According to Assistant Ethics Counsel Deanna Brocker, the Committee is considering writing an omnibus opinion clarifying 2001-4 and 2001-8. Among other things, it would state that the Opinions were not intended to require the presence of a lawyer at a refinancing or purchase closed by mail, one closed with powers of attorneys, or one at which neither buyer nor seller is represented by counsel. (In most real estate transactions, the lawyer or lay person closing the loan represents only the lender.) If the Committee chooses not to rescind Opinions 2001-4 and 2001-8, we would urge it to adopt these clarifications and expand them. Parties should be able to choose to go unrepresented by counsel. RPC 210 gives consumers this choice. Moreover, consumers should be able to choose to use mail-in closings or powers of attorney as appropriate. Permitting mail-in closings without counsel may not entirely mitigate the anticompetitive effect of the Opinions. Many lenders may require in-person closings to ensure that the materials are properly completed. Nonetheless, there are buyers who would benefit from this, particularly those who may be relocating or those who may live outside the state but wish to buy property inside North Carolina.
Clarifying the Opinions in this manner would help reduce the anticompetitive effect of the Opinions, but would not eliminate their harm to consumers. Some consumers would be able to use lay closers and thus avoid paying the higher fees that lawyers would charge -- particularly those consumers who, under RPC 210, agree that the lawyer involved represents the lender only. However, other consumers still would be forced to pay for lawyers and would be deprived of the right to choose a lay closer if they believed this to be appropriate. The experience of other states suggests that repealing the Opinions is the best way to protect all North Carolinians.
By prohibiting lay settlements, Opinions 2001-4 and 2001-8 will likely reduce competition. Opinion 2001-4 likely raises closing costs for North Carolina consumers by requiring them to hire lawyers to close refinancing transactions; Opinion 2001-8 likely prevents costs from falling by preventing non-lawyers from entering the market for closing real estate purchases.
Other states' experience suggests that the Opinions will likely cause consumers to pay more for real estate closings. For example, in Virginia, median lay closing costs were $150 less. In parts of New Jersey where lay closings are prevalent, buyers on average paid $350 less for lay closings, and sellers paid $400 less. In addition, the Opinions could curtail competition from out-of-state and Internet-based lenders, potentially increasing costs and reducing the convenience of the loan application and approval process. The Opinions make no showing of harm to consumers from lay settlements that would justify these reductions in competition; indeed, they hardly even mention the subject.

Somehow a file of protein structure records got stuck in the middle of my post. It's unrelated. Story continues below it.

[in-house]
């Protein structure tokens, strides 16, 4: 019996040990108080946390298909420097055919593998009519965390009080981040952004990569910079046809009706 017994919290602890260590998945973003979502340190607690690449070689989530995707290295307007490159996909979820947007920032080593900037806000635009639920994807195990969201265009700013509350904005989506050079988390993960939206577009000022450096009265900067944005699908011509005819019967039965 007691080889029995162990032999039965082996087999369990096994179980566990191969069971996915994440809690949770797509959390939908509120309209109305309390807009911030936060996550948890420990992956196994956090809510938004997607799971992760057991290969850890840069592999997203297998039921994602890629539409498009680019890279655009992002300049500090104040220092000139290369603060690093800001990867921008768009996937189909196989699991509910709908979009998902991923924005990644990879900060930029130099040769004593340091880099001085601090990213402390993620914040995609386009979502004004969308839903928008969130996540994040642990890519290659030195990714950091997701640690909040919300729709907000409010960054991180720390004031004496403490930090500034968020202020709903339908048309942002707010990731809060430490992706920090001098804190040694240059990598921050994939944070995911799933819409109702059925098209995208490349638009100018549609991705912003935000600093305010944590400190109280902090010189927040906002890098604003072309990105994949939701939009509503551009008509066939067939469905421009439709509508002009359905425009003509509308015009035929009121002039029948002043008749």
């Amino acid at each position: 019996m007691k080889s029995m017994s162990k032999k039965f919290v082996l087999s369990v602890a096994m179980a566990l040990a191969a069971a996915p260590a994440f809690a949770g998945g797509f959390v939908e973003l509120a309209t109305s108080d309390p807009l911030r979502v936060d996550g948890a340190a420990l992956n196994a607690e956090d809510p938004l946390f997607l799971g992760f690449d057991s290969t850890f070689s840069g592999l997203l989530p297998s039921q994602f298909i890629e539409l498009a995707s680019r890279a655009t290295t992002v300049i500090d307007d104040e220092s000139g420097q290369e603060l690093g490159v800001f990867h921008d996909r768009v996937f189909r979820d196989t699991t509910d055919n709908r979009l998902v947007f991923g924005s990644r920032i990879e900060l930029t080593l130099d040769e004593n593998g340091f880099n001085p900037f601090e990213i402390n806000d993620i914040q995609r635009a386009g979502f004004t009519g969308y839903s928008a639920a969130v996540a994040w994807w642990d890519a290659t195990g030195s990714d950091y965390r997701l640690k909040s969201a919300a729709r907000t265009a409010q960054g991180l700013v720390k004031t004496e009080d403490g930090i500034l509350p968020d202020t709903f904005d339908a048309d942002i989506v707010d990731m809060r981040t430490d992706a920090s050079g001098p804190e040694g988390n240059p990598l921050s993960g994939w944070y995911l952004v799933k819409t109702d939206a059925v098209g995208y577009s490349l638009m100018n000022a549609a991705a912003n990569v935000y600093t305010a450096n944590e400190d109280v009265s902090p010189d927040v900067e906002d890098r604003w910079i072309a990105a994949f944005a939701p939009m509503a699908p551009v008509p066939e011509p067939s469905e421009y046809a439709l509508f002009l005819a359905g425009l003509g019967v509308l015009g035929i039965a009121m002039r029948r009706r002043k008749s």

The Justice Department and FTC appreciate this opportunity to present our views and would be pleased to address any questions or comments regarding competition policies.
1. In addition, the Justice Department has challenged attempts by county bar associations to adopt restraints similar to the North Carolina Opinions. For example, the Justice Department sued and obtained a judgment against one bar association that had restrained title insurance companies from competing in the business of certifying title. The bar association had adopted a resolution requiring lawyers' examinations of title abstracts and had induced banks and others to require the lawyers' examinations of their real estate transactions. United States v. Allen County Indiana Bar Association, Civ. No. F-79-0042 (N.D. Ind. 1980). Likewise, the Justice Department obtained a court order prohibiting another county bar association from restricting the trust and estate services that corporate fiduciaries could provide in competition with attorneys. United States v. New York County Lawyers' Association, No. 80 Civ. 6129 (S.D.N.Y. 1981).
2. Carolyn Cox and Susan Foster, The Costs and Benefits of Occupational Regulation, Bureau of Economics, FTC, October 1990.
3. Port Washington Real Estate Board, 120 F.T.C. 882 (1995) (consent order); Industrial Multiple and American Industrial Real Estate Association, 116 F.T.C. 704 (1993) (consent order); United Real Estate Brokers of Rockland, Ltd. (Rockland County Multiple Listing System), 116 F.T.C. 972 (1993) (consent order); Bellingham-Whatcom County Multiple Listing Bureau, 113 F.T.C. 724 (1990) (consent order); Puget Sound Multiple Listing Association, 113 F.T.C. 733 (1990) (consent order).
4. In South Jersey, about 40% of buyers and 35% of sellers were represented by counsel at closing. In North Jersey, 95.5% of buyers and 86% of sellers were represented by counsel.
5. The Virginia approach carries some risk of consumer harm, since licensing regulation itself can be used to thwart competition. See Cox and Foster, supra note 3.